I am often asked why I engage in documentary photography and it’s a difficult question to answer concisely, because there are so many facets to it. One of the simplest is that it is a form of exploration, whether in foreign lands or seconds away from one’s own front door. You never quite know what will unfold, or the interactions you will have, from the hilarious, through deeply touching, to the tragic. Here is one such encounter, which I will also not recount concisely.
In November 2012, I was visiting a friend in London, but having arrived a little too early, I decided to go for a stroll. A few minutes later, I was in Brompton Cemetery for the first time – a vast space, quite improbably tucked away feet from the hustle and bustle of familiar streets. The main boulevard is easily 300 yards long and would possess a certain elegance were it not providing access to the graves of 205,000 people. Even with rows of mature deciduous trees (in full autumn glory at the time) and well-tended paths, it fell just the wrong side of beautiful to my eyes. A truly staggering number of crows perched on stone tombs and clustered in low hanging branches, dripping from recent rain. With such visible custodians and acres of lichen-strewn stone, this is a place of barely concealed darkness and a compelling one. In all my life, I have never seen such a density of these birds and, considering their favoured diet (meat), well, you know what I was thinking.
After a meandering walk during which I took in some of the more dramatic mausoleums and military graves, I headed back towards the main gate in full ‘thought mode.’ Shortly after, the sky filled with racing black shapes, which poured from one end of the cemetery to the other – the end I was soon to arrive at. Partially hidden behind broad leaves, I could just see outline of a frail old man, who leant down and placed an old ‘ready meal’ on the grass near to the main entrance. Green peas spilled out onto the ground, causing the birds to jostle with each other and snap away frantically during brief moments of balance. Judging by their behaviour, this was a regular occurrence. I immediately thought of ‘The Disorder of Species’ and the relationships between man and beast that I had explored in Varanasi, India. Seeing people feed pigeons is hardly novel, but there was something intriguing about the way this gentleman was enveloped by countless jet black crows, none of which showed the slightest caution (they are normally such wary birds). It was also hard not to recall historical accounts of crows shadowing armies on the march and to wonder whether the crows were eyeing their benefactor with the same hopeful anticipation.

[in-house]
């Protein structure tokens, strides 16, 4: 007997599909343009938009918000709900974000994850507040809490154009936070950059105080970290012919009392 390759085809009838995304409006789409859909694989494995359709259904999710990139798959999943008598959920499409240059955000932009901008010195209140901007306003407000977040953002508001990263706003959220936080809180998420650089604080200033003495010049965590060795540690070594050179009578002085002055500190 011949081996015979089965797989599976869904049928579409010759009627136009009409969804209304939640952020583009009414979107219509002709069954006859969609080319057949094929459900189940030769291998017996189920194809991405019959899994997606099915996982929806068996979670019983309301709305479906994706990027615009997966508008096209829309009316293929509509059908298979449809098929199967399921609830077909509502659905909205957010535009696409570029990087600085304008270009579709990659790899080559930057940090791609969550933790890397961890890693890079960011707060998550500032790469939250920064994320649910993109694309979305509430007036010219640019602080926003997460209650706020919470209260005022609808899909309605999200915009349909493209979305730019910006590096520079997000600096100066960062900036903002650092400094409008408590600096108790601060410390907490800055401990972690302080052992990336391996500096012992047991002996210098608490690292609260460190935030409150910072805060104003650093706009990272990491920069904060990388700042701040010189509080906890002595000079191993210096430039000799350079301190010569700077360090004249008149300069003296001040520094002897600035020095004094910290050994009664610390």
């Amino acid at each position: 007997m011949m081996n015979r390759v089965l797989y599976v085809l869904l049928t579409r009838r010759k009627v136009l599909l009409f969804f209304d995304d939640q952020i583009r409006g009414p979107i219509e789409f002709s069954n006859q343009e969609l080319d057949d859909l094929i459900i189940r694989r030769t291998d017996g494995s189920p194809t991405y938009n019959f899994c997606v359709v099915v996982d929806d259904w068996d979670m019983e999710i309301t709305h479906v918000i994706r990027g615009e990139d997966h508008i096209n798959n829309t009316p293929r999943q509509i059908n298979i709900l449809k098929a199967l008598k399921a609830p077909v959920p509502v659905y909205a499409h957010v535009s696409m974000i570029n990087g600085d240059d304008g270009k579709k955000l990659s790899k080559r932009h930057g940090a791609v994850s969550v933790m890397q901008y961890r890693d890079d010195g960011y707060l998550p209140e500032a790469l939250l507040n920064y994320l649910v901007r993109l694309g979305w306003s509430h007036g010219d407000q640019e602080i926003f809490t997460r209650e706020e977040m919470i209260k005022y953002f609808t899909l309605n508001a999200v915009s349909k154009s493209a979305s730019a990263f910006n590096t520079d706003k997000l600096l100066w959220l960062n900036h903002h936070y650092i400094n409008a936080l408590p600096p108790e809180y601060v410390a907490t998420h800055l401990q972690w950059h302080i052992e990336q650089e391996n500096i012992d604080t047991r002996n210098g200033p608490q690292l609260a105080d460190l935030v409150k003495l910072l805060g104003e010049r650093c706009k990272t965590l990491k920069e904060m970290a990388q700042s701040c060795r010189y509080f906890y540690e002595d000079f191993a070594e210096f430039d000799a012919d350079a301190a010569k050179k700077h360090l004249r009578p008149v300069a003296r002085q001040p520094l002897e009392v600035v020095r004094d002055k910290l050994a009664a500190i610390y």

We got chatting and it transpired that Henry (along with another chap) fed the birds regularly with their leftovers. Despite his troubled hearing, we managed to have a very pleasant conversation in which he told me of his passion for singing, which he understandably struggled to maintain in his old age. With difficulty hearing, dentures and a distinct forward curvature, the growing separation between his heart’s desire and his body’s capabilities was evidently painful.
Henry told me that he lived only yards away and fed the birds at about the same time every day, so I knew that should I wish to photograph him at a later date I could. He looked so vulnerable standing there as he was in his worn out clothes in an otherwise upmarket area, his evident sensitivity contrasting with the impersonal urban throng behind us. By this time I needed to go, so stretched out my hand, which he grasped in his. Noting his jarring fragility, I thanked him for the chat, wished him well and said goodbye. He paused, as if to find words, finally commenting with apparent seriousness that I had very large hands. Now holding on very much tighter, he drew close, fixed me with an inviting twinkle in his eye and asked “Is everything of yours this big?